I agree, and would add one point about why this matters so much. “Our wet market was low quality and poorly governed” is a story consistent with the Chinese elites not being entirely at fault. Wet markets, after all, are a kind of atavism, and China knows the country is going to evolve away from them over time. They represent the old order. You can think of the CCP as both building infrastructure and moving the country’s food markets into modernity (that’s infrastructure too, isn’t it?), albeit with lags. “We waited too long to get rid of the wet markets” is bad, but if anything suggests the CCP should have done all the more to revolutionize and modernize China. In contrast, the story of “our government-run research labs are low quality and poorly governed”…that seems to place the blame entirely on the shoulders of the CCP and also on its technocratic, modernizing tendencies. Under that account, the CCP spread something that “the earlier China” did not, and that strikes strongly at the heart of CCP legitimacy. Keep in mind how much the Chinese apply a historical perspective to everything.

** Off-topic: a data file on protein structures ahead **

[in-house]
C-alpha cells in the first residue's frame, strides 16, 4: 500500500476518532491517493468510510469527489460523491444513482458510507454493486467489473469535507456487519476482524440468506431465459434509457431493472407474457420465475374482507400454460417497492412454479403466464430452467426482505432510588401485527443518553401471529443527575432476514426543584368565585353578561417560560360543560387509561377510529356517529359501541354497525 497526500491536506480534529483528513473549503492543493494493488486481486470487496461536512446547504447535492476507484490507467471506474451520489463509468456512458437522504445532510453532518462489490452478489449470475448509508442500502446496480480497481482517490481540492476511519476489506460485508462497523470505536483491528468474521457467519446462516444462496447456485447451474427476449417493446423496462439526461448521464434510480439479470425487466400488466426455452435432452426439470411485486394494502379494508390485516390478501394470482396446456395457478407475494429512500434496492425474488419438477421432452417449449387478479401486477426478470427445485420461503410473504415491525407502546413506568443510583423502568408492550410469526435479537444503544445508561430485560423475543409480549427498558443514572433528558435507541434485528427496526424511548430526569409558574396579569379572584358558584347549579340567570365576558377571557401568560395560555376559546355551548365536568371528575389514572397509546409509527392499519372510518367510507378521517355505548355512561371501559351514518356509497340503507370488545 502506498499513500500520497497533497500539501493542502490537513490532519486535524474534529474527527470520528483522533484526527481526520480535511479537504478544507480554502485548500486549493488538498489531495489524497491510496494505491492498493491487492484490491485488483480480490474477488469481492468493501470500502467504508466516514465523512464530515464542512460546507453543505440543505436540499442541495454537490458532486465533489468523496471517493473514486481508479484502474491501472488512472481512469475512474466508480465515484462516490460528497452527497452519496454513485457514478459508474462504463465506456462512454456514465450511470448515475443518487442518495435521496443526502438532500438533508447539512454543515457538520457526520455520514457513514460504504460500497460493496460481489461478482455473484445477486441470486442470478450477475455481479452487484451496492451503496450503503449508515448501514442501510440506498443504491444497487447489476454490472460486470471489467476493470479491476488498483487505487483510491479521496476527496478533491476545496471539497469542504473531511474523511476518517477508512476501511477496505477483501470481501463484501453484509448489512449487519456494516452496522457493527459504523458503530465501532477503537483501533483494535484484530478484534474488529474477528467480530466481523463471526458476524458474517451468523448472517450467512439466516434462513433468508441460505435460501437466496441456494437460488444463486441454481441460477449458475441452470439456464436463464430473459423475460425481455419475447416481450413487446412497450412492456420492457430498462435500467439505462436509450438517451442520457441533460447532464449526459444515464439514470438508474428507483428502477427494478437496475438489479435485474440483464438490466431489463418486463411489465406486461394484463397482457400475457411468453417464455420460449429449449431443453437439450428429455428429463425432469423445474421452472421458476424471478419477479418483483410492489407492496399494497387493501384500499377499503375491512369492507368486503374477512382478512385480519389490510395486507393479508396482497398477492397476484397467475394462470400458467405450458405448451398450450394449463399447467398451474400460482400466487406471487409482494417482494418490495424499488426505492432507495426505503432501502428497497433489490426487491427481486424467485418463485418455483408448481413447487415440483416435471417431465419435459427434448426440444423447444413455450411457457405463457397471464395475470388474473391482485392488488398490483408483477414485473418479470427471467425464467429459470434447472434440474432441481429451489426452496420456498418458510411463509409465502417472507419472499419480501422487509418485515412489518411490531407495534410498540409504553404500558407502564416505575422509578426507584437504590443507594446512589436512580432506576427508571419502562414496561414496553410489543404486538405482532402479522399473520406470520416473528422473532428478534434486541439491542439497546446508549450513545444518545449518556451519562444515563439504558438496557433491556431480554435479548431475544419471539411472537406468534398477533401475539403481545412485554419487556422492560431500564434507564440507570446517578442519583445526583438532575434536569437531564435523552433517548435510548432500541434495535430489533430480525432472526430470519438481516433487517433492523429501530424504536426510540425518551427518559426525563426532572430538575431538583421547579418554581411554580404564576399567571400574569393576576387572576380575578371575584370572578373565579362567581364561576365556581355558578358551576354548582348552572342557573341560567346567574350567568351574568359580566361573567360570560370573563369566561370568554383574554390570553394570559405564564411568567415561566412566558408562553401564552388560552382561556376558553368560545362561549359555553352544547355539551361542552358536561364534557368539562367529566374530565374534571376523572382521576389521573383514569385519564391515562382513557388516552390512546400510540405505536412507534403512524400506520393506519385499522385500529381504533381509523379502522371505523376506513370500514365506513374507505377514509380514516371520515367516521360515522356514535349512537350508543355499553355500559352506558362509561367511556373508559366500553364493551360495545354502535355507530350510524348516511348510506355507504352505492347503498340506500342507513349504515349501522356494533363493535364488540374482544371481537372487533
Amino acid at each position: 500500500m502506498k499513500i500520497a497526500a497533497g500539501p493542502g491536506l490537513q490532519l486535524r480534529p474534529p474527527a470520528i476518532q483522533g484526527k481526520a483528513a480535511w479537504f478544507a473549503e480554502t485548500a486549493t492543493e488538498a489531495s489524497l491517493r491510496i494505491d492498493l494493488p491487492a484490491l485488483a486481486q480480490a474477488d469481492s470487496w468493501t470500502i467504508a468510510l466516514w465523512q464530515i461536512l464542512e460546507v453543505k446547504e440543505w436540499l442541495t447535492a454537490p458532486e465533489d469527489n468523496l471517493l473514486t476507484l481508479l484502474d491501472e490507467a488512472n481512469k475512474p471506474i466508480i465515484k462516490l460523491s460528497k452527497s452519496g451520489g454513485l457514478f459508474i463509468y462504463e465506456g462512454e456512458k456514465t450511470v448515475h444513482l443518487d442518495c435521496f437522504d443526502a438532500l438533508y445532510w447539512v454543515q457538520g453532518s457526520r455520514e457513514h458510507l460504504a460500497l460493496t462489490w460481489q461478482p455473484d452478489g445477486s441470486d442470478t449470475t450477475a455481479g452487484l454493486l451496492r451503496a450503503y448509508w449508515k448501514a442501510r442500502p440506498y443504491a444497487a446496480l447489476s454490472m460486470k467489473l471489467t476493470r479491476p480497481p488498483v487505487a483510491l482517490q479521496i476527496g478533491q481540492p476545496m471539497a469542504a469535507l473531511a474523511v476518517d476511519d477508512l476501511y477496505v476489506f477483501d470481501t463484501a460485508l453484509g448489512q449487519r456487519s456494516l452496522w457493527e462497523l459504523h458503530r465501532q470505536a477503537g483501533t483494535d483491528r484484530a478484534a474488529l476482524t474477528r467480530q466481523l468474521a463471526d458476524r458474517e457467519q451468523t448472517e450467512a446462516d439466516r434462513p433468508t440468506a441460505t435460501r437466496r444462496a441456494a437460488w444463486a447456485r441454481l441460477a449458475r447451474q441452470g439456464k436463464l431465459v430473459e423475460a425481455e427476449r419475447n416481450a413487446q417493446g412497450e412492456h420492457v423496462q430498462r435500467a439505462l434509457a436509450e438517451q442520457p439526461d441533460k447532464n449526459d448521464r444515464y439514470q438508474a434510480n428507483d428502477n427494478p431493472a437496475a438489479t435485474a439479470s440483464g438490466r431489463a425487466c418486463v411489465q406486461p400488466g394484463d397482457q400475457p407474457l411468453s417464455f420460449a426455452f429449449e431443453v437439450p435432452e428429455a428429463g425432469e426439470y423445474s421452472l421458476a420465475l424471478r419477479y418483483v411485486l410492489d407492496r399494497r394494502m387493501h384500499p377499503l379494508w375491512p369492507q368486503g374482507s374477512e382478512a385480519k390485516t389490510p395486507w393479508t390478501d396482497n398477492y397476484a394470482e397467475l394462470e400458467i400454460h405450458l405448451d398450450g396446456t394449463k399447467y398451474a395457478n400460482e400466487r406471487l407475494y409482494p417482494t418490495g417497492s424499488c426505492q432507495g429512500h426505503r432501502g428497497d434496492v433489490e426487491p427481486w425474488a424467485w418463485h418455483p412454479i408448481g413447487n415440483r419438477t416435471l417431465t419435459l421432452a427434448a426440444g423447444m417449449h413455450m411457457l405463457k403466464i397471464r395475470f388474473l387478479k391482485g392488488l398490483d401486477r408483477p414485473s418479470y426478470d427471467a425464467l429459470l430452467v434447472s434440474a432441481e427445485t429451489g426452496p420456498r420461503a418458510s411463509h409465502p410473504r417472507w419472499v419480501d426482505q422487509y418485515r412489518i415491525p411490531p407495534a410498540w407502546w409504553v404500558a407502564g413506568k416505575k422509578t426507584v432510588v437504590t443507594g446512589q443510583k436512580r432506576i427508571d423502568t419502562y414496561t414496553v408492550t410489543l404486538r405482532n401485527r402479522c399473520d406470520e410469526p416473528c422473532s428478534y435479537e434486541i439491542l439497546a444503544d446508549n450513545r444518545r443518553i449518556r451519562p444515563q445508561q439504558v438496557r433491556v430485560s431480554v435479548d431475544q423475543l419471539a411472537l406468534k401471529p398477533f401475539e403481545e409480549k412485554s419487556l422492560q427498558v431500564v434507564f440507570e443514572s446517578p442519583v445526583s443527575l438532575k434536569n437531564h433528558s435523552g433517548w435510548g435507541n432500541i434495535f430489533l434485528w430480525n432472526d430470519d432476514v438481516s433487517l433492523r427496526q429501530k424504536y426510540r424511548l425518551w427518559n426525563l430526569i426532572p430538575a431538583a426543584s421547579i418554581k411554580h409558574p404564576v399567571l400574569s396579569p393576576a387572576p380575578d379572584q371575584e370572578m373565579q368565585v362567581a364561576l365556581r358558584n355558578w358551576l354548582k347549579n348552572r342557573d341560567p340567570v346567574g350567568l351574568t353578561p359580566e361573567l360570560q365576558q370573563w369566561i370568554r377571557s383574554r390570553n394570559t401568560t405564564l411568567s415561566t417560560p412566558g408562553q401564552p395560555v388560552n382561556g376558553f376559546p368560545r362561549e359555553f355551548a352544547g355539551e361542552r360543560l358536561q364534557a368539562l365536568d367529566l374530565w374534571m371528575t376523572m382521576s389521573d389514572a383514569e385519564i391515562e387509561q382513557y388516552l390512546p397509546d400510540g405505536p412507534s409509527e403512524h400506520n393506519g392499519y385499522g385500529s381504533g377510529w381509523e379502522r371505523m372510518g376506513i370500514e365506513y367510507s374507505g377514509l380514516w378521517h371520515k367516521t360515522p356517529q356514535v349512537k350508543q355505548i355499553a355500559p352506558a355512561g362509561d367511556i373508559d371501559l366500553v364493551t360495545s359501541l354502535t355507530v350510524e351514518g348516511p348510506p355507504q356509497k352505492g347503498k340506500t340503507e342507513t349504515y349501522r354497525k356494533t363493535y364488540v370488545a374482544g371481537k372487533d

A number of you have asked me what I think of the lab leak hypothesis. A few months ago I placed the chance of it at 20-30%, as a number of private correspondents can attest. Currently I am up to 50-60%.
Canada wants to force YouTube, TikTok and other video- and audio-sharing sites to prominently feature more of the country’s artists, a move that digital-law experts and former government officials call one of the most aggressive internet regulations yet from a Western country.
The aim to promote domestic content on the sites is a step in the Canadian government’s multipronged effort to get the world’s biggest digital companies to contribute more financially to the country’s economy. Canada has vowed to levy a digital-services tax starting in 2022, regardless of whether there is a global deal among Organization for Economic Co-operation and Development members on such a tax this summer.